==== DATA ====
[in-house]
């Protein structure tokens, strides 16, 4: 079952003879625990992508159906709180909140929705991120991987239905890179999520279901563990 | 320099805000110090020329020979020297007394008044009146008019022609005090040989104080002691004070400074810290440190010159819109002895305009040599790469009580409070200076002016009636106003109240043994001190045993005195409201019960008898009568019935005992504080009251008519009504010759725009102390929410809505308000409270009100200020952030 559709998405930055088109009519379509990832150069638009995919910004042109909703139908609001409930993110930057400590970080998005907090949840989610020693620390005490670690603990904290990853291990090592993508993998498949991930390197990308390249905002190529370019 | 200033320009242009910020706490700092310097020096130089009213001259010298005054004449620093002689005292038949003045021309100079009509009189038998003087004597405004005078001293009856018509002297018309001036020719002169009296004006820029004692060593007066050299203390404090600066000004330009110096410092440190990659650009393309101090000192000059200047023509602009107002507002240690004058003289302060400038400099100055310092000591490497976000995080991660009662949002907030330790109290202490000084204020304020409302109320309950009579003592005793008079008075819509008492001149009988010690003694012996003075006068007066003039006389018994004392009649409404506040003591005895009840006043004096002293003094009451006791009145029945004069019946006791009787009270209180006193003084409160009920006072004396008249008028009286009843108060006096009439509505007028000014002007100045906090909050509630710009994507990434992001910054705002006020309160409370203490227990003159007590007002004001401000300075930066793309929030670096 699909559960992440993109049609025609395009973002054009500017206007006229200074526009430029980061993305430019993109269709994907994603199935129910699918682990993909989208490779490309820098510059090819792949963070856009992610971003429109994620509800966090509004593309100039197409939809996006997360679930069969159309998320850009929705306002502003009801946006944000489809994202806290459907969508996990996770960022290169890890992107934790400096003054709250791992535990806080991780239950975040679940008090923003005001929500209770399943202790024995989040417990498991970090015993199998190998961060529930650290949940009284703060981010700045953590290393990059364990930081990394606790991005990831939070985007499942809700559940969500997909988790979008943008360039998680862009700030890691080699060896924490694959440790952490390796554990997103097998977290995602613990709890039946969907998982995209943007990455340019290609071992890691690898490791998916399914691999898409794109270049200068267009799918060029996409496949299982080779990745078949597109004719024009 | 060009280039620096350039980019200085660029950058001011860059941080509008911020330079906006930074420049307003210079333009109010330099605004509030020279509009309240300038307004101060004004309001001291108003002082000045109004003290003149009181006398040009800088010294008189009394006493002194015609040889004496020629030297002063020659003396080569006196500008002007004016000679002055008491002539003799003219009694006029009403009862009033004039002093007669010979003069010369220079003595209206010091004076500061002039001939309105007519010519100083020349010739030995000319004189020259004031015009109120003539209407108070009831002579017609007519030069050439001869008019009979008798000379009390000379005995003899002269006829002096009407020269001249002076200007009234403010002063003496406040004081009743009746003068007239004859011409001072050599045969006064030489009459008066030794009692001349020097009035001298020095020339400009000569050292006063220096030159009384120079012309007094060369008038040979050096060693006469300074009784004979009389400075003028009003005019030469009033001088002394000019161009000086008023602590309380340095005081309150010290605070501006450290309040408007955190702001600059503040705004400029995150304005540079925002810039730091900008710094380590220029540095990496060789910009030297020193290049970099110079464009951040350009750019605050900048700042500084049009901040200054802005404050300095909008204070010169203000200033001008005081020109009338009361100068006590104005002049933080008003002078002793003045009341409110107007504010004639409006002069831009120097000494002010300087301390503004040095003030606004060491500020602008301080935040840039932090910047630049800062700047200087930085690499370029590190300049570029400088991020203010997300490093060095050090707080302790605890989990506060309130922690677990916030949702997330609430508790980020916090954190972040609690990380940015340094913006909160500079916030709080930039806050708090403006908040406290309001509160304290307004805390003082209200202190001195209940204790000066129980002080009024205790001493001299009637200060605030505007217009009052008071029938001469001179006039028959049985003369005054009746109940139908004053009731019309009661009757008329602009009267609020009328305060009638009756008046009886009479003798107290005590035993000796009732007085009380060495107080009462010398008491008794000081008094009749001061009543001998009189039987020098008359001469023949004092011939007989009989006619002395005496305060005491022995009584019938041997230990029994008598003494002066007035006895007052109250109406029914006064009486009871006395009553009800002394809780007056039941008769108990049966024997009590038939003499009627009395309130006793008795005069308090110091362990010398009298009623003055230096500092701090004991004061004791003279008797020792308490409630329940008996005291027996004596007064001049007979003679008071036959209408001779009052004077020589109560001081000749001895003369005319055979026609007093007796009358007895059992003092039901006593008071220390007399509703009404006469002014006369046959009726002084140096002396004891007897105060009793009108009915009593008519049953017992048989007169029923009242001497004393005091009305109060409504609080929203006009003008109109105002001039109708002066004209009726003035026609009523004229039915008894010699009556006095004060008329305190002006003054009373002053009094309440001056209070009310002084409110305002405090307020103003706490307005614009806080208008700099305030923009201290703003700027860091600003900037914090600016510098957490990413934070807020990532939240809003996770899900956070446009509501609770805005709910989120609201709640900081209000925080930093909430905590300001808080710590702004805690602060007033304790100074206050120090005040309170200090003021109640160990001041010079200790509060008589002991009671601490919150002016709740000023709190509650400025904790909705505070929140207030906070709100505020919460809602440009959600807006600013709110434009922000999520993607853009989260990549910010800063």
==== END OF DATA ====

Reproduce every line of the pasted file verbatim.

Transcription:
[in-house]
């Protein structure tokens, strides 16, 4: 079952003879625990992508159906709180909140929705991120991987239905890179999520279901563990 | 320099805000110090020329020979020297007394008044009146008019022609005090040989104080002691004070400074810290440190010159819109002895305009040599790469009580409070200076002016009636106003109240043994001190045993005195409201019960008898009568019935005992504080009251008519009504010759725009102390929410809505308000409270009100200020952030 559709998405930055088109009519379509990832150069638009995919910004042109909703139908609001409930993110930057400590970080998005907090949840989610020693620390005490670690603990904290990853291990090592993508993998498949991930390197990308390249905002190529370019 | 200033320009242009910020706490700092310097020096130089009213001259010298005054004449620093002689005292038949003045021309100079009509009189038998003087004597405004005078001293009856018509002297018309001036020719002169009296004006820029004692060593007066050299203390404090600066000004330009110096410092440190990659650009393309101090000192000059200047023509602009107002507002240690004058003289302060400038400099100055310092000591490497976000995080991660009662949002907030330790109290202490000084204020304020409302109320309950009579003592005793008079008075819509008492001149009988010690003694012996003075006068007066003039006389018994004392009649409404506040003591005895009840006043004096002293003094009451006791009145029945004069019946006791009787009270209180006193003084409160009920006072004396008249008028009286009843108060006096009439509505007028000014002007100045906090909050509630710009994507990434992001910054705002006020309160409370203490227990003159007590007002004001401000300075930066793309929030670096 699909559960992440993109049609025609395009973002054009500017206007006229200074526009430029980061993305430019993109269709994907994603199935129910699918682990993909989208490779490309820098510059090819792949963070856009992610971003429109994620509800966090509004593309100039197409939809996006997360679930069969159309998320850009929705306002502003009801946006944000489809994202806290459907969508996990996770960022290169890890992107934790400096003054709250791992535990806080991780239950975040679940008090923003005001929500209770399943202790024995989040417990498991970090015993199998190998961060529930650290949940009284703060981010700045953590290393990059364990930081990394606790991005990831939070985007499942809700559940969500997909988790979008943008360039998680862009700030890691080699060896924490694959440790952490390796554990997103097998977290995602613990709890039946969907998982995209943007990455340019290609071992890691690898490791998916399914691999898409794109270049200068267009799918060029996409496949299982080779990745078949597109004719024009 | 060009280039620096350039980019200085660029950058001011860059941080509008911020330079906006930074420049307003210079333009109010330099605004509030020279509009309240300038307004101060004004309001001291108003002082000045109004003290003149009181006398040009800088010294008189009394006493002194015609040889004496020629030297002063020659003396080569006196500008002007004016000679002055008491002539003799003219009694006029009403009862009033004039002093007669010979003069010369220079003595209206010091004076500061002039001939309105007519010519100083020349010739030995000319004189020259004031015009109120003539209407108070009831002579017609007519030069050439001869008019009979008798000379009390000379005995003899002269006829002096009407020269001249002076200007009234403010002063003496406040004081009743009746003068007239004859011409001072050599045969006064030489009459008066030794009692001349020097009035001298020095020339400009000569050292006063220096030159009384120079012309007094060369008038040979050096060693006469300074009784004979009389400075003028009003005019030469009033001088002394000019161009000086008023602590309380340095005081309150010290605070501006450290309040408007955190702001600059503040705004400029995150304005540079925002810039730091900008710094380590220029540095990496060789910009030297020193290049970099110079464009951040350009750019605050900048700042500084049009901040200054802005404050300095909008204070010169203000200033001008005081020109009338009361100068006590104005002049933080008003002078002793003045009341409110107007504010004639409006002069831009120097000494002010300087301390503004040095003030606004060491500020602008301080935040840039932090910047630049800062700047200087930085690499370029590190300049570029400088991020203010997300490093060095050090707080302790605890989990506060309130922690677990916030949702997330609430508790980020916090954190972040609690990380940015340094913006909160500079916030709080930039806050708090403006908040406290309001509160304290307004805390003082209200202190001195209940204790000066129980002080009024205790001493001299009637200060605030505007217009009052008071029938001469001179006039028959049985003369005054009746109940139908004053009731019309009661009757008329602009009267609020009328305060009638009756008046009886009479003798107290005590035993000796009732007085009380060495107080009462010398008491008794000081008094009749001061009543001998009189039987020098008359001469023949004092011939007989009989006619002395005496305060005491022995009584019938041997230990029994008598003494002066007035006895007052109250109406029914006064009486009871006395009553009800002394809780007056039941008769108990049966024997009590038939003499009627009395309130006793008795005069308090110091362990010398009298009623003055230096500092701090004991004061004791003279008797020792308490409630329940008996005291027996004596007064001049007979003679008071036959209408001779009052004077020589109560001081000749001895003369005319055979026609007093007796009358007895059992003092039901006593008071220390007399509703009404006469002014006369046959009726002084140096002396004891007897105060009793009108009915009593008519049953017992048989007169029923009242001497004393005091009305109060409504609080929203006009003008109109105002001039109708002066004209009726003035026609009523004229039915008894010699009556006095004060008329305190002006003054009373002053009094309440001056209070009310002084409110305002405090307020103003706490307005614009806080208008700099305030923009201290703003700027860091600003900037914090600016510098957490990413934070807020990532939240809003996770899900956070446009509501609770805005709910989120609201709640900081209000925080930093909430905590300001808080710590702004805690602060007033304790100074206050120090005040309170200090003021109640160990001041010079200790509060008589002991009671601490919150002016709740000023709190509650400025904790909705505070929140207030906070709100505020919460809602440009959600807006600013709110434009922000999520993607853009989260990549910010800063």